Carry On Dick (1963) was the second one in colour and the first in an historical setting. Strangely, only Williams and Hawtrey from the regular team are here unless you count Jim Dale who at this stage was just doing bit parts in the series. As a result it again almost doesn’t feel like a proper Carry On in many ways. A couple of nice additions though. Bernard Cribbins is always good value in a British 60s comedy and Juliet Mills adds a bit of loveliness too. Noticeable to me that this is the first of these films that has Kenneth Williams in full over acting mode. This is what Williams became known for but up until now we haven’t seen any of it. In this one he gets going with both barrels and steals the show as a result. Enjoyable film in a Saturday morning pictures kind of way.

Carry On Spying (1964) is the first of the series to be a spoof. All of the others so far in some way or another are effectively situation comedies but this one sets out squarely to make fun of the James Bond phenomenon that was so popular at the time. They do it well too. Again there is only Williams and Hawtrey from the old crew but with Barbara Windsor making her series debut, Jim Dale getting an expanded role and Bernard Cribbins filling in again it felt like a more familiar cast and hit all the right notes for me. Williams is in full on “‘Ere, stop messin’ about” mode which is how I like him best and little Babs’ chest wobbling harem dance is a joy to behold. Still a ‘U’ certificate film but clearly heading towards the end of the pier stuff the series became better known for. For me this one gets the balance just right and is probably my favourite of the 9 I’ve re-watched so far. The last one in black and white apparently which is a shame. I like the monochrome thing with these sorts of films.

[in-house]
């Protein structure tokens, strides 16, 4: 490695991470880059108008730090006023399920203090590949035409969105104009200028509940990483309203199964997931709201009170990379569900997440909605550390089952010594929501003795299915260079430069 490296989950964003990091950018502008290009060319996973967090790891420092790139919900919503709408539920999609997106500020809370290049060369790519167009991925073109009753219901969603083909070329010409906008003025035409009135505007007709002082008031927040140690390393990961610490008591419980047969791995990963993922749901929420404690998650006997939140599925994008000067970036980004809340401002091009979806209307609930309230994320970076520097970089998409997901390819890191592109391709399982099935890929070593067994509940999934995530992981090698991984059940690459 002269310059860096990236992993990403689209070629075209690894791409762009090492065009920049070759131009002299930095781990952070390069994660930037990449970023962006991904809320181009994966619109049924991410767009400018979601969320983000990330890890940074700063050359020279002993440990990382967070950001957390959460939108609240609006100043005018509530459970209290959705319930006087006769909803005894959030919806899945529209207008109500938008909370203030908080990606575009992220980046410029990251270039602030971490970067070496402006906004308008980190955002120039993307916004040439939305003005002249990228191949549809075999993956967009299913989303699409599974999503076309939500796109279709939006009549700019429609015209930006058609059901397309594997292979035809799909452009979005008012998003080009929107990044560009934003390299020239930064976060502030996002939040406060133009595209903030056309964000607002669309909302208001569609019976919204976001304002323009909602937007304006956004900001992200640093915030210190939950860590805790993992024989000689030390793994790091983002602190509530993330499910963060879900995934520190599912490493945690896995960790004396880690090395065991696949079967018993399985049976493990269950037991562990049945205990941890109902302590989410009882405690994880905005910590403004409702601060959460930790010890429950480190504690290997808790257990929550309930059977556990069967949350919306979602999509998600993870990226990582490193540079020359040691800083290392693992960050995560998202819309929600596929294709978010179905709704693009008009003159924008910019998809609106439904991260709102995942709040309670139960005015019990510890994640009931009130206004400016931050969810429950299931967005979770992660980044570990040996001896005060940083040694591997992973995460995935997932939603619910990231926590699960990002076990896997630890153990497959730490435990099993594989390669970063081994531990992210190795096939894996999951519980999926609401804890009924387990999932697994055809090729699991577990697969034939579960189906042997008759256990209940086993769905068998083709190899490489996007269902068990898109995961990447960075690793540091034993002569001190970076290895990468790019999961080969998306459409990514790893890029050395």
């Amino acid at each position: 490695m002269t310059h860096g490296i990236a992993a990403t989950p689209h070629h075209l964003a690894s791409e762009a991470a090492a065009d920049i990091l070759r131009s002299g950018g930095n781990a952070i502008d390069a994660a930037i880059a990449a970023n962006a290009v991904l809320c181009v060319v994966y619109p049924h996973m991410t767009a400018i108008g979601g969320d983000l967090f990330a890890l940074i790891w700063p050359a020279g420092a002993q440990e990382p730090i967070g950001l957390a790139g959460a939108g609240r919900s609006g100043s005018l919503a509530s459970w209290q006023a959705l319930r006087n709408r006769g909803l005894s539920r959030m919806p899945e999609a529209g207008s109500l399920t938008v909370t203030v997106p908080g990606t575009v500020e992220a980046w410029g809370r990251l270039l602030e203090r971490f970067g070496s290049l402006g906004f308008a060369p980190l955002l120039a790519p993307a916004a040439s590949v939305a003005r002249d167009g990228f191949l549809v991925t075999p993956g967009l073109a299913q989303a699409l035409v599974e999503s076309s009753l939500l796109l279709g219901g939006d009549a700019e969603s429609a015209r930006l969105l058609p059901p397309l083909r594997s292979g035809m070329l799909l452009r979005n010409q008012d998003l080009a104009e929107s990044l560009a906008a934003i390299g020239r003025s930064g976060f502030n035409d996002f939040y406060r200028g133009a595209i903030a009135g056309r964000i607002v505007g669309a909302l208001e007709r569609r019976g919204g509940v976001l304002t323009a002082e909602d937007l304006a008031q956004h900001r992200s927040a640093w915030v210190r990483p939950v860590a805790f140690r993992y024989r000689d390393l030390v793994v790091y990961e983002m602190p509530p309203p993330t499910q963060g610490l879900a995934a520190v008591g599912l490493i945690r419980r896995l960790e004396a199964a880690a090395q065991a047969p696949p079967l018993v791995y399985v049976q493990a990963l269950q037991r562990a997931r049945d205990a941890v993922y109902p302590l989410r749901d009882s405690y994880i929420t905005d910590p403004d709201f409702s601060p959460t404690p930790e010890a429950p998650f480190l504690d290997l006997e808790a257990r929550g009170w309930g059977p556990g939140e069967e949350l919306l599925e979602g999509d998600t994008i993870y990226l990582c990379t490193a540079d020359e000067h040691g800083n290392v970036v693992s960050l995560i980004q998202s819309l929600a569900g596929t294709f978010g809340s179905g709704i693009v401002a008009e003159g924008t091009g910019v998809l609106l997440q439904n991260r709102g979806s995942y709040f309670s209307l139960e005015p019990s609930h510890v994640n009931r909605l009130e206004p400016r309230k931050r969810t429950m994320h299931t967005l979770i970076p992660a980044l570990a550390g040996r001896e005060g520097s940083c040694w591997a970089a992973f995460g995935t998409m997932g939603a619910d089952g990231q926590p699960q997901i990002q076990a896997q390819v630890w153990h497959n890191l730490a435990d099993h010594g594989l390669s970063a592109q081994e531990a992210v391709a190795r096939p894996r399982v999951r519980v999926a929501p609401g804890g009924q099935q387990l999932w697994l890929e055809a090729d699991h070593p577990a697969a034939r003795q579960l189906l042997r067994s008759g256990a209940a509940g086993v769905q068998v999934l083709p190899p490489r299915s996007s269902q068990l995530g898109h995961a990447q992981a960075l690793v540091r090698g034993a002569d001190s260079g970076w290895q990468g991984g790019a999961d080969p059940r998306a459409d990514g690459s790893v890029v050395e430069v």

Carry On Cleo (1964)

Made to cash in on the notoriety and popularity of the Burton/Taylor flick and apparently utilised a bunch of their left over costumes and sets to make it affordable for the usual Carry On budgets (not the first or last time this will happen) this is possibly many people’s idea of a quintessential Carry On film. Puns galore, the men getting leerier and everyone chewing scenery left right and centre. The amazing thing is how well something this silly works and still remains funny 50 years later. Kenneth Williams gets all the good lines again and his “Infamy, Infamy, they’ve all got it in fer me” has become the stuff of British comedy legend. In some other ways though the film is less strong than some of its predecessors I think. The voice over stuff is poor and for all its good scenes there is a slap dash feel to its structure. More a collection of scenes than a cohesive whole. It’s still good fun though and a classic of the series without doubt.